Tanaka to Exhibit World’s First Successful Platinum-Based Metallic Glass Powder for 3D Printers

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logoTokyo-based Tanaka Holding announced on November 18 that, through Tanaka Kikinzoku Kogyo, they have become the world’s first company to succeed in the development and formation of platinum-based metallic glass powder for use with Selective Laser Sintering (SLS) 3D Printers. This is big news for the 3D printing materials world; this discovery has the potential to revolutionize the materials used during the SLS process. The company also succeeded in developing platinum group metallic powder using nickel-based alloys with platinum and iridium additives, and even manufactured objects using these powders as a Proof of Concept, proving their materials do in fact work, so much so that they are bringing them to market.

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Platinum-based metallic glass powder material

Tanaka will be exhibiting at Powtex Tokyo 2014 (the International Powder Technology Exhibition Tokyo) next week, from November 26th to the 28th. After showcasing the platinum group of materials at the Big Sight exhibit, sample deliveries will begin December 1st. Which means by December 1st  the true test for the company will have arrived: what do the customers think about their new next-gen materials?

Tanaka obtained a patent for the composition of platinum-based metallic glass in 2004, with successful production taking place only 10 years following, which means it took the company about a decade to work out the kinks to the point where they felt it was ready to be taken to the market — with impeccable timing, might I add. For example, over the past couple years 3D Systems has taken huge steps in regards to SLS machinery, and these materials can be added to those machines giving users the ability to manufacture in three new types of metals. The new discovery could revolutionize SLS machines in terms of their current capabilities; the more materials we can print with, the more complex the structures, prototypes, and parts become.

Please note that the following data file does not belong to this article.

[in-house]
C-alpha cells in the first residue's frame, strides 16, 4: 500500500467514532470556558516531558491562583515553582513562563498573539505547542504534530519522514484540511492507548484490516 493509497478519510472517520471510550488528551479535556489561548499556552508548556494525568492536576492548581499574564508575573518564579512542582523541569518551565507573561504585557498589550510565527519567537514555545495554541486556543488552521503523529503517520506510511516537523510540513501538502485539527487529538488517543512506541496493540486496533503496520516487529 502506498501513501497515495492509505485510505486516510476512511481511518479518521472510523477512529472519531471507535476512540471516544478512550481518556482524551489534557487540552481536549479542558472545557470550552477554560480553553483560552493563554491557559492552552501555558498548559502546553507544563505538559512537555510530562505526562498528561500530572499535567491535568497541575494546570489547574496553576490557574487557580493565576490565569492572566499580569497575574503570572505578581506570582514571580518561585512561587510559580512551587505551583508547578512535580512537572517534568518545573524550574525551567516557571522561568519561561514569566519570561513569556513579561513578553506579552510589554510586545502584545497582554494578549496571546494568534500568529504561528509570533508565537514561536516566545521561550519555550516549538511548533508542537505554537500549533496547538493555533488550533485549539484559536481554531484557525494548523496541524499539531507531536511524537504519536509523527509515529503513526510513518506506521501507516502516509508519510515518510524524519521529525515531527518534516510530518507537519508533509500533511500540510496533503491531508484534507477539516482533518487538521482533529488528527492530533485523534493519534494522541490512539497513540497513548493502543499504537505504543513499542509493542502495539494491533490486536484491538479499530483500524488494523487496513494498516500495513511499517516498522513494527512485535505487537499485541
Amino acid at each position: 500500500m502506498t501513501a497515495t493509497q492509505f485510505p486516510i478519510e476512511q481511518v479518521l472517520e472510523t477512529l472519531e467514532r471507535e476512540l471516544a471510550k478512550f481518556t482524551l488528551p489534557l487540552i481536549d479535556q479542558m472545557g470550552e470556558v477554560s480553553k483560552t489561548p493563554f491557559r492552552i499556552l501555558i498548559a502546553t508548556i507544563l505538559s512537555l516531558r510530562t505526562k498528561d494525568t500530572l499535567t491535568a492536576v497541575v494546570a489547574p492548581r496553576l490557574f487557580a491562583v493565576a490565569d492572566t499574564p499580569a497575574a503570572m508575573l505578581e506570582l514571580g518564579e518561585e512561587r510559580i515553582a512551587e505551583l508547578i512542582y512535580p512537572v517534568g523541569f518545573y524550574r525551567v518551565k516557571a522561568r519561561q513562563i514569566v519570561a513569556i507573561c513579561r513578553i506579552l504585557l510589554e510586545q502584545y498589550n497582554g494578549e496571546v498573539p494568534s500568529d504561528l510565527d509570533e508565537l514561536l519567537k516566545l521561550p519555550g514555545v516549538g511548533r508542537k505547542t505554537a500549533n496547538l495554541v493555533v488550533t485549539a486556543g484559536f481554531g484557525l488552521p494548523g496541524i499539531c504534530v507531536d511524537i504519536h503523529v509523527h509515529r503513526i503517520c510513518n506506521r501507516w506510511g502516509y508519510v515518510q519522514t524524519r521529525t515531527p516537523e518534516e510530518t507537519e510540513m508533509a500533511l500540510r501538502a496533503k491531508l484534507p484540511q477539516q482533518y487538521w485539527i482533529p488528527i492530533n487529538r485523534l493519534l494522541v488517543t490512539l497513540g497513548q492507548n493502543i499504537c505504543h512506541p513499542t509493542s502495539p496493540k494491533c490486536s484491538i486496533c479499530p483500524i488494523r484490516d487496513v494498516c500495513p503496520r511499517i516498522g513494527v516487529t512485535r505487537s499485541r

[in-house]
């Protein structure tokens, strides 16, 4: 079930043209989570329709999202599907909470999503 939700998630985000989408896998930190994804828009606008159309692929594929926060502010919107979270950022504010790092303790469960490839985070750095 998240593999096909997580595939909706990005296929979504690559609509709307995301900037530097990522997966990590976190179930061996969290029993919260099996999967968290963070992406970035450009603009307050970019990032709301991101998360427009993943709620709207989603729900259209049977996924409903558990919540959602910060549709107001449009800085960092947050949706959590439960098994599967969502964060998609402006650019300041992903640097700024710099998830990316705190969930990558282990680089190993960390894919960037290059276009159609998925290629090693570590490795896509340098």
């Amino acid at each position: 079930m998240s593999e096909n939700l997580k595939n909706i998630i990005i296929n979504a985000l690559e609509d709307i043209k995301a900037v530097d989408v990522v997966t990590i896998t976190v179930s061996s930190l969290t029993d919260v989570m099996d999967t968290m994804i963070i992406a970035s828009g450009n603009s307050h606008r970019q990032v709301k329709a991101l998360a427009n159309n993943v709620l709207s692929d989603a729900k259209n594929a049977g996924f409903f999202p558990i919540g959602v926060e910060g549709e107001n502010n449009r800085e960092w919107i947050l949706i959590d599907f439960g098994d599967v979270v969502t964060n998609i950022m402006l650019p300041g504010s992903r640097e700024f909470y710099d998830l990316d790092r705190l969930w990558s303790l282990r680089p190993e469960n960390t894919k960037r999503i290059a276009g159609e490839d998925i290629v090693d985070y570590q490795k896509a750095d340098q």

tanaka kinzoku

In the past, the strengths and true capabilities of 3D printed metals have been questioned, especially by the traditional users within the manufacturing industry, and people are still resistant to the change that is coming from the newer 3D printing and additive manufacturing methodology. However, with the introduction of more resilient, lightweight, and equally stable next generation materials, more industry players from the manufacturing sector will be making the switch from traditional methods of manufacturing to the new more efficient, profitable, and time-saving methods of additive manufacturing. With more materials available to the world of manufacturing, more people will enter that world and accept it as a viable one.

Tanaka’s introduction is one of many to come from a number of different companies, and it sets the stage for a realm of possibilities that has never  before existed. Additive manufacturing, which had originally only provided prototypes and parts, is evolving with the expansion of usable materials into end-use product manufacturing. The use of additive — rather than traditional subtractive — manufacturing techniques can save significant amounts of time, energy, and materials.

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Platinum group metals in particular will be a strong boon to the materials portfolio available for 3D printing. Platinum metals’ high melt points have typically limited their viability for use in manufacturing products that required much complexity. Products that, however, benefit from these metals’ corrosion-resistant nature — like medical and specialty industrial components in the automotive and aerospace industries — can utilize 3D printing technology for small-volume production of finished products. If, of course, Tanaka’s breakthrough is as sound as they promise.

Tanaka Kikinzoku Kogyo is banking on this, though — literally. They’re projecting FY 2020 annual sales of 400 million yen, basing much of the anticipated growth on the use of 3D printing materials including platinum group metallic powders.

A diagram of the Selective Laser Sintering (SLS) process.

A diagram of the Selective Laser Sintering (SLS) process.

Let us know your thoughts on this announcement over in the Platinum Group Metal Materials for 3D Printing forum at 3DPB.com.

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